Amelia’s heart begins to pound. She remembers a person saying that same thing to her a long time ago, when she was just a little kid. A forgotten conversation, like an old phonograph record, begins to play in her head and she can’t make it stop, no matter how hard she tries.
“A plane crashed into our building. I was in my office when it happened.”
She can hear her aunt uttering those words as clearly as if the woman were standing next to her. The sound of that gravelly voice, remembered for the first time in many years, makes her shake.
“The building shook so goddamn bad I thought it was going to fall down. I looked out the window and saw smoke and flames above me.”
She startles at the voice of her boss.
“We’re evacuating, Amelia.”
She glances toward the man standing in the doorway, his face a sweaty white mask of worry. She automatically replies, “Yes, Frank. Of course. I’ll be right there.”
She makes a motion as if to rise from her chair and he leaves. She sinks back down and continues to stare blindly out the window.
“Take a look at this, kid.”
She remembers her aunt shoving the front page of an old newspaper at her. A gigantic close-up photo showed an airplane’s charred tail section incongruously protruding from a gaping hole in a skyscraper.
“That’s the Empire State Building. Where my office was, kid. A B-25 got lost in the fog and crashed into the seventy-eighth floor. People got killed that day. Burnt to a crisp at their desks. It was July 28, 1945. Just a year before my worthless sister flew the coop and left you with me.”
Lorraine had grabbed her and pulled her close, so close Amy could smell the whiskey on the woman’s breath and see rage flashing in eyes as hard and sharp as flint.
“I was seeing someone—a real nice guy and believe you me, they ain’t a dime a dozen in this city. He was getting serious. We were looking at engagement rings, getting ready to set a wedding date. Then you showed up and guess what? He dropped me like a hot potato. Disappeared into the woodwork like a cockroach, the son of a bitch. But hell, who can blame him? No forty-year-old man in his right mind wants to marry a woman my age with a goddamn brat in tow.”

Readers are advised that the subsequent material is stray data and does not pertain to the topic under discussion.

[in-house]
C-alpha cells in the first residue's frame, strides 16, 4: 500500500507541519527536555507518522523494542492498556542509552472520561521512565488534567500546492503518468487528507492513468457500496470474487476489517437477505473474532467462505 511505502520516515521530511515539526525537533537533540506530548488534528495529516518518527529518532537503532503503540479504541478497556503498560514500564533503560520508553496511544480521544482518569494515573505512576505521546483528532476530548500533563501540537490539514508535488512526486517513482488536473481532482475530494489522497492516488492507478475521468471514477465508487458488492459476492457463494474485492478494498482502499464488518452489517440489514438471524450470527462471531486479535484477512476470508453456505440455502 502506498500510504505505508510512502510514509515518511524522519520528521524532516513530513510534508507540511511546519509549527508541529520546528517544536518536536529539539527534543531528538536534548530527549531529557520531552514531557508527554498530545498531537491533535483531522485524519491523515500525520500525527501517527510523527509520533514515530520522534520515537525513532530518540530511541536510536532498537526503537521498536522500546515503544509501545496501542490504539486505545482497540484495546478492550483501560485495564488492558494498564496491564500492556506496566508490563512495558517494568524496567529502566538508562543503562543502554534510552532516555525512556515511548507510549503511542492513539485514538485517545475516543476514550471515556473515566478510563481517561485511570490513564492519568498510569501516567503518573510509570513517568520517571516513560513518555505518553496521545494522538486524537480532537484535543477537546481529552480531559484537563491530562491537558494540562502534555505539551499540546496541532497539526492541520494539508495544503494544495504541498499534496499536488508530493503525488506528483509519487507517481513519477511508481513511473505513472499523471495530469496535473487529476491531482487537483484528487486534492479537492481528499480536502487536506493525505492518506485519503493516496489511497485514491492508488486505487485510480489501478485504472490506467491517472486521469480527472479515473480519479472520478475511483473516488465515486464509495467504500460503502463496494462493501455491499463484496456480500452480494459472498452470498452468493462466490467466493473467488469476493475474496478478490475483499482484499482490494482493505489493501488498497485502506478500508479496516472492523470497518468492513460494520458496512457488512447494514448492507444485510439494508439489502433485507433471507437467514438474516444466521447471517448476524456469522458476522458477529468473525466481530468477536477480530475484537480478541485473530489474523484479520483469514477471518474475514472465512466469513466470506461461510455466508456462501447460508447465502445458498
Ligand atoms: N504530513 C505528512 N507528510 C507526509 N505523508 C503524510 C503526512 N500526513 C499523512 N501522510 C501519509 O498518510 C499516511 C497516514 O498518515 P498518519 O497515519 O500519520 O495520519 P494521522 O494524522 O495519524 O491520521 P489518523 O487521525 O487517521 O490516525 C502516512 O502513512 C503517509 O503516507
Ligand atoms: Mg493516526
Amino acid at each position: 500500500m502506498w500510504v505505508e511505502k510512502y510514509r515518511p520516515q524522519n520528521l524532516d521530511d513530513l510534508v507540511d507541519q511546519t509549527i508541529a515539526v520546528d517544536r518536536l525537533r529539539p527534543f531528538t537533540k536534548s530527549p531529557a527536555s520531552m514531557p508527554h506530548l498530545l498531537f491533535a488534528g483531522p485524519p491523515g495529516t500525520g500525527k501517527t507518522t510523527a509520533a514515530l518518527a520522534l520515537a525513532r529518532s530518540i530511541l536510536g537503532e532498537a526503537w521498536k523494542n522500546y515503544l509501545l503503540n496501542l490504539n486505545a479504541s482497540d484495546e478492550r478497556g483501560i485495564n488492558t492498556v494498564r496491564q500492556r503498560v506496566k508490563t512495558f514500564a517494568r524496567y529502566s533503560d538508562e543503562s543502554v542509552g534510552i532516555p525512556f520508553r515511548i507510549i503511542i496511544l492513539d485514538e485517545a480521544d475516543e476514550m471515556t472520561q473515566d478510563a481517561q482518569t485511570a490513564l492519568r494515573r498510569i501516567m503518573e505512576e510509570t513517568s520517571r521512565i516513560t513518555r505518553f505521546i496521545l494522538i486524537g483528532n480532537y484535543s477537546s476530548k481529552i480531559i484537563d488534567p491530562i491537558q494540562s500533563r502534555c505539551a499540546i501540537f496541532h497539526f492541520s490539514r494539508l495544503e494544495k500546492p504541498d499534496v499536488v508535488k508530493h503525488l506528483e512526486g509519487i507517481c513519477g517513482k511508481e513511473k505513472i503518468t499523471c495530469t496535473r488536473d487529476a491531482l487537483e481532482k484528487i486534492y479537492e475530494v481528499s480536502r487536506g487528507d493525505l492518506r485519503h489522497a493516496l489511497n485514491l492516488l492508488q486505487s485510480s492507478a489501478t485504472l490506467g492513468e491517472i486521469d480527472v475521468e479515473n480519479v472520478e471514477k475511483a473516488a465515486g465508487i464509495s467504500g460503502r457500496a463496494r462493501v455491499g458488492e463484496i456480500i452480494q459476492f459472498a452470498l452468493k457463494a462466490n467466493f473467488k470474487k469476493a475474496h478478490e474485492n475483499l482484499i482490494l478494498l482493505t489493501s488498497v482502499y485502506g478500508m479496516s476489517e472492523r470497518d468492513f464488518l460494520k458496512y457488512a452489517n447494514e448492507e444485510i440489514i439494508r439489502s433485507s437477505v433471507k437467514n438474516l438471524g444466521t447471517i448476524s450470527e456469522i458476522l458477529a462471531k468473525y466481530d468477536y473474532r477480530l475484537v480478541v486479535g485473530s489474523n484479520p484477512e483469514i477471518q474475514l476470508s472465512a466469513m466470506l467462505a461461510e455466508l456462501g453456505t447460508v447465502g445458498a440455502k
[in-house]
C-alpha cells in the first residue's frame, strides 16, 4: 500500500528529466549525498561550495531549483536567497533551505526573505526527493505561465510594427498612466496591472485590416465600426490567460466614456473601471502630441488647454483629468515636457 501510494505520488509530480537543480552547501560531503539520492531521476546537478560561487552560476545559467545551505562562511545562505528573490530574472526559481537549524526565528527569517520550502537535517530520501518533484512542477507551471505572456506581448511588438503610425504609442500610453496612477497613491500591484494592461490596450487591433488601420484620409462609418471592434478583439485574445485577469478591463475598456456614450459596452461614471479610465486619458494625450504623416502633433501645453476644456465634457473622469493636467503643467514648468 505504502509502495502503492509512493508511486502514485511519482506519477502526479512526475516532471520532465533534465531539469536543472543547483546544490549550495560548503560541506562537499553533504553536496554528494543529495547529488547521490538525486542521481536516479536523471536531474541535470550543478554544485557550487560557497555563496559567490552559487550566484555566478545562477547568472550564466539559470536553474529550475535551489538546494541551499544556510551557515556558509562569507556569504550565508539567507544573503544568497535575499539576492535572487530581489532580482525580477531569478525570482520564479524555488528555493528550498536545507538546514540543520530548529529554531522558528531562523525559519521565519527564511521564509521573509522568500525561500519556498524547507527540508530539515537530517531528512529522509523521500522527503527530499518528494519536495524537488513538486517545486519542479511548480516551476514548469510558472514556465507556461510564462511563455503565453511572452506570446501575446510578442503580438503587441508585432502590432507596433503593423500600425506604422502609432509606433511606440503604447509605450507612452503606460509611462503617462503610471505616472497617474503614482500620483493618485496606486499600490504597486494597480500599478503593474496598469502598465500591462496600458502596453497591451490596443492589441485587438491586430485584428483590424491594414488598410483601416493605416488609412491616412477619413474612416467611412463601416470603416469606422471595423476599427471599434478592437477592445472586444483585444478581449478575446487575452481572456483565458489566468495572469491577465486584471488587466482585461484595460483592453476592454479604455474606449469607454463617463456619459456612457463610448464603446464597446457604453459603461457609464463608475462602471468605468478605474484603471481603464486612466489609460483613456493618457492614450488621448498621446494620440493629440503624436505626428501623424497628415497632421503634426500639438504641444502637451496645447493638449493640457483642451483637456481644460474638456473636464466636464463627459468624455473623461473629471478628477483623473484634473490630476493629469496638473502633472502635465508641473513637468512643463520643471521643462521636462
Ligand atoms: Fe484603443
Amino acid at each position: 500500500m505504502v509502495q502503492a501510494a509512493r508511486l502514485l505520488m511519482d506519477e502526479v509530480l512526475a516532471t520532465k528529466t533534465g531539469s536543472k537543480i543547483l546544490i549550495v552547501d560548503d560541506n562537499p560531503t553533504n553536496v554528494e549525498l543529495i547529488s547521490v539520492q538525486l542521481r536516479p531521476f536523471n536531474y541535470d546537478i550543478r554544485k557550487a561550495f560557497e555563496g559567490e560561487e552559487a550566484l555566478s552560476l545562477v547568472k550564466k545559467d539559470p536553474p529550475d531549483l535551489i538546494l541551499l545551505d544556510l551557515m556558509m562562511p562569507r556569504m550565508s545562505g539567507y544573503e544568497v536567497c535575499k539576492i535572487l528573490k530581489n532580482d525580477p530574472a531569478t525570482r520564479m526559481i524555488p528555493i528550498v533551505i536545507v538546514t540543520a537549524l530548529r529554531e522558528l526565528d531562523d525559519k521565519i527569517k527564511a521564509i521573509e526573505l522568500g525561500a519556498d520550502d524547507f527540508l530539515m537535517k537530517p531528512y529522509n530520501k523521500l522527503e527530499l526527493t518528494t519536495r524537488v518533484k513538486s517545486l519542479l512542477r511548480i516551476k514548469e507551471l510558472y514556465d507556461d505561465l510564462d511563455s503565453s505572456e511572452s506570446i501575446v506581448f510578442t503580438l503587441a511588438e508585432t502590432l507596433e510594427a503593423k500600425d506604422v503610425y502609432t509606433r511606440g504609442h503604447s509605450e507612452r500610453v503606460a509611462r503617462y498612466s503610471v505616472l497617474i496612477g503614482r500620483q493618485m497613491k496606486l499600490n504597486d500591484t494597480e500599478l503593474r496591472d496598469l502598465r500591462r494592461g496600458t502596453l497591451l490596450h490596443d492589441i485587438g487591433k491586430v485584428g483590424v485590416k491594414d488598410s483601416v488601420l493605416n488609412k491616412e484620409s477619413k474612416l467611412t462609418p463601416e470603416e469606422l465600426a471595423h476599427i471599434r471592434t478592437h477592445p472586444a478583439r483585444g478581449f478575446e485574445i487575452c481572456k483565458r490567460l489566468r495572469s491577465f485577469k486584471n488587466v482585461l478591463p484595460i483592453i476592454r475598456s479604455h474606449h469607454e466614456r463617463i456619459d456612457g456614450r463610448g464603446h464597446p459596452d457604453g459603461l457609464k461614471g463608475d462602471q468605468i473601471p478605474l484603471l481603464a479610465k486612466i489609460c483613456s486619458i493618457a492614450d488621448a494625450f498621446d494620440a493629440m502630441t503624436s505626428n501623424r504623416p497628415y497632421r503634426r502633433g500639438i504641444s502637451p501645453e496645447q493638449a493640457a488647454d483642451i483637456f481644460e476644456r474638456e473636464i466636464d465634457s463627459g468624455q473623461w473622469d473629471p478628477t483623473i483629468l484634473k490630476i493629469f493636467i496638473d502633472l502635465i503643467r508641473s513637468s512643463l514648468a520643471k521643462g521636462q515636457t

Amelia recalls the pain as her aunt dug her long, red-painted fingernails deep into her skinny arm.
“I wish to God I’d been one of the people who died that day. You ruined my life, you worthless little piece of shit.”
Lorraine had started to cry, making horrible noises like the ripping of fabric. She pitched her cocktail glass at the kitchen wall, shattering it into a hundred of ragged little shards, and drank Four Roses from the bottle until she passed out.
Amelia remembers walking barefoot through the broken glass until her feet wept blood. It hadn’t hurt. It had felt good.
Though she hadn’t felt anything then, she feels something now, an emotion so intense that it drives her from the chair, propels her out of her office and down the first of many flights of stairs. With each step she takes, the memories of her childhood return. With each memory, she feels lighter and younger and stronger and overflowing with a belief she cannot identify, but recalls she once possessed long ago in great abundance. Were she to give it a name, Amy would call it hope.
For the first time, she becomes aware of people around her, flowing like an endless river of humanity down the hot, smoky spiral of stairs. There are people with burns, bleeding people, injured people. A little woman with withered legs in a wheelchair is stranded on one landing. A robust young fellow hoists her out of the chair, throws her over his shoulder and carries her down the stairs.
The lights suddenly dim and Amy stumbles. Anonymous hands reach out to steady her.
She hears someone in the stairwell praying the rosary out loud. “Our Father who art in heaven…Thy will be done on earth as it is in heaven… Hail Mary, full of grace… Pray for us sinners, now and at the hour of our death…”
A young woman behind her panics and screams, “Oh, God! We’re all going to die in here! We’re all going to die!”
Amy stops, turns around and gazes intently into the girl’s terrified eyes. Then she smiles, reaches out to grab her trembling hand and gives it a reassuring squeeze.
“Listen to me, sweetie. We’re not going to die. We’re going to be fine,” she says firmly as she leads the young woman down the final flights, toward life and light and new beginnings. “Just hang on to me. Together we’re going to make it out of here alive and well. Believe me, we are.”
In memory of Bab